I can’t really talk too much about the movie itself. It is a kind of modern Dracula telling, so we’re sort of using that backdrop. And we have a lot of very modern themes and we interrogate them through this genre, which is really, really cool. Our director, Jessica Thompson, is just so amazing and talented, and we’re definitely highlighting some of the kind of old fashioned ideas through the guise of this story. And it’s really, really fun.

But in terms of what this part means, as I said in my post, there’s something just really important about just taking a moment to acknowledge the journey and everything that you have been doing for the last, I dunno, like 20 years in my case—building and nurturing your talent and trying to develop yourself and making mistakes and getting knocked down and picking yourself back up, and that leading to a moment where someone’s like, “We want you to lead our movie.”

It’s just so profound and you can’t help but think about all the people, all the ones that held your hand or wiped your tears away or cheered you on or opened that door for you. It just got really big for me and kind of got overwhelming, and the day before filming, I just spent all day just like in floods of tears. It wasn’t because I was sad. I was just feeling so much. I felt really excited, happy, terrified, like, Can I do this? All of the things that happen when you’re moving through life and as you face that next challenge. It just means so much to me, I feel so proud of what we’ve done so far.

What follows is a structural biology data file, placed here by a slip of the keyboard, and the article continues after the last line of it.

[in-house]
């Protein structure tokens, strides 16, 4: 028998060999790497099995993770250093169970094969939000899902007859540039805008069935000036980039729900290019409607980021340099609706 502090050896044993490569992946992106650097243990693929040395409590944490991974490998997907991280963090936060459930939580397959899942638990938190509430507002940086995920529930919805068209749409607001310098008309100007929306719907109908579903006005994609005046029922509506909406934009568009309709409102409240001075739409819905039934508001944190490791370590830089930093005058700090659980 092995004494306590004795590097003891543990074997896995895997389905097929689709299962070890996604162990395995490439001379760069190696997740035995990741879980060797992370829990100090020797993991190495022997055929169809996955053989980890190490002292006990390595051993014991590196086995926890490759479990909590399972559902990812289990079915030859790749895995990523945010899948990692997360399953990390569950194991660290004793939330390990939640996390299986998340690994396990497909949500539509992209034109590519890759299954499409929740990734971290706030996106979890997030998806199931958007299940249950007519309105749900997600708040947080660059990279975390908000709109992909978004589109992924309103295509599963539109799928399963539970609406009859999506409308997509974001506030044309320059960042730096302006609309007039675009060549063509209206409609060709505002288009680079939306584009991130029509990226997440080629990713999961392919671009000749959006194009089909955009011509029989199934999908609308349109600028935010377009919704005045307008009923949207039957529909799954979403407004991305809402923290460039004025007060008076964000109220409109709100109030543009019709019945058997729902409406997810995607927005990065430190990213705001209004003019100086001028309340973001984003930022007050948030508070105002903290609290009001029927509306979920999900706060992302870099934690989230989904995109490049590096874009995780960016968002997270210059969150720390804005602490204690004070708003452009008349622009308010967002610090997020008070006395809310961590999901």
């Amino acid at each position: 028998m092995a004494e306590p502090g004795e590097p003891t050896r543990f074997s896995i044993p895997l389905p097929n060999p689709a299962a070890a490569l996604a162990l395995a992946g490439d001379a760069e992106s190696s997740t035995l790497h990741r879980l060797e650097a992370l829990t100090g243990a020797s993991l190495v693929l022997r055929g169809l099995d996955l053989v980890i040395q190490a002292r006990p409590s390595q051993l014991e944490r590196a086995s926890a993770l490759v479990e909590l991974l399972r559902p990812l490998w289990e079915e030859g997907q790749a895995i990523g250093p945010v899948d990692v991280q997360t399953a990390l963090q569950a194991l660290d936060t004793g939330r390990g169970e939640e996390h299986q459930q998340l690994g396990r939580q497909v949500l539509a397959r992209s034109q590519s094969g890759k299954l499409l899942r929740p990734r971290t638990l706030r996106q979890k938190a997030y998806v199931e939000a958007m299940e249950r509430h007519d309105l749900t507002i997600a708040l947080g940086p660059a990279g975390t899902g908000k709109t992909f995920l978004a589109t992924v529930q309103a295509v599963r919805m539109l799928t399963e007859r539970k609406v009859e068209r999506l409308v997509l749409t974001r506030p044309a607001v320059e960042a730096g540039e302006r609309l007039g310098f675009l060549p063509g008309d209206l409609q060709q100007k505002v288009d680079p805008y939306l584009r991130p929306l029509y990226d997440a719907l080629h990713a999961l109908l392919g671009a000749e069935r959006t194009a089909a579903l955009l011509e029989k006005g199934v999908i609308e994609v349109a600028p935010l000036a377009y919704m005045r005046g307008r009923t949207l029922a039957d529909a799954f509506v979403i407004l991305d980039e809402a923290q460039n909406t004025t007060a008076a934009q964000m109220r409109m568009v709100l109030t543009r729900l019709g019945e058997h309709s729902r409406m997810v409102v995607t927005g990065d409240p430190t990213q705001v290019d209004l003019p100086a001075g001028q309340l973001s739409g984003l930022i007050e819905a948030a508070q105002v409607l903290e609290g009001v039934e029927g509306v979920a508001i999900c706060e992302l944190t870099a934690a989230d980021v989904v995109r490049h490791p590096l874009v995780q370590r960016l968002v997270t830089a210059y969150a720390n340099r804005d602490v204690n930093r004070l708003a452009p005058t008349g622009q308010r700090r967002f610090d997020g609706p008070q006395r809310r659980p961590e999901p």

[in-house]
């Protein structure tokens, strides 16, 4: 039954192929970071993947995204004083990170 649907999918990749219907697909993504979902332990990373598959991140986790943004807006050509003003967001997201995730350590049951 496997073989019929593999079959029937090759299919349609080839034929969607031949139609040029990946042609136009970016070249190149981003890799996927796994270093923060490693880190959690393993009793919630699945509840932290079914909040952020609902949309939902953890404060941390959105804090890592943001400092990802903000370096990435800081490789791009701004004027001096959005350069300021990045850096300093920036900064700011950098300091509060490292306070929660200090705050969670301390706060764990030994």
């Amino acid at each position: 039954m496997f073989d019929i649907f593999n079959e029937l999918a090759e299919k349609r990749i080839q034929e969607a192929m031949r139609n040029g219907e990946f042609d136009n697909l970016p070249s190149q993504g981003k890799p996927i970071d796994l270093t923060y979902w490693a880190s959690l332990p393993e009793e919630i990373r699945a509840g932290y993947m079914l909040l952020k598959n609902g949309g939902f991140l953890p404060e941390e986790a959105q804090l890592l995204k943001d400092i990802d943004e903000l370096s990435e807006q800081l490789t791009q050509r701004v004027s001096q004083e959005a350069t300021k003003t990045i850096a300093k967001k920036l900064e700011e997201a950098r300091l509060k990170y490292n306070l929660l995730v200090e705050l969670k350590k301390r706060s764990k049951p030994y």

We’re still in the midst [of production], we’re about halfway through now… I don’t know about anyone else, but I spent so many years just with my head down, just grafting and just hustling for the next thing, for the next thing, for the next thing. And sometimes you just forget to look up and look around and see what you’ve achieved. It’s just such a beautiful thing.

I was actually having a conversation about this recently, about how we usually forget to celebrate even our small wins. It can be hard to remember those.

When at first something really great happens like this, I always think about those times where I nearly gave up and I think, “Oh my gosh, thank goodness I didn’t,” because that moment of really just not believing in yourself, had you believed the lie your brain was telling you, we wouldn’t be doing this thing that we’re so overjoyed, so excited for.

I really do actually give that credit to my family for really going, “No, no, this is what you’re meant to be doing.” My mom is especially instrumental in that because I had no money, I had no jobs. I had bills to pay. I had very little going for me. I was going to go back to school and I was doing all of this. And my mom was like, “No, you’re going to take that money. And you’re going to go to L.A. And you’re going to meet people and just try, we’ll figure it out. Whatever happens, we’ll figure it out. And then you can just go and just try.” I mean, it was the best advice ever because it changed my life. Momma Debs just knew better, as she always does.

In an interview last year, you said you’d love to play a superhero or a vigilante. Is that still on your bucket list?

Yeah, absolutely! I’m happy just to do it one time. When you see what we can do on screen now, and the stunt teams are so incredible—I find all that stuff so fun. I find fight choreography really fun, wire [work] stunts. It’s just exciting. And the idea of playing a superhero just makes me really happy. I do’’t know what my power would be or what superhero would be.

Do you have any dream superhero roles?

There are so many. They have epic outfits; I love this idea that superheroes just have this one outfit all the time, or they’re just living in their sweats and then they’re like, “Oh no, it’s time to be a superhero—let me just go put on my outfit.” I would love to do that, because I love the action space, but also what goes into making somebody a superhero behind the camera is kind of amazing. [Source]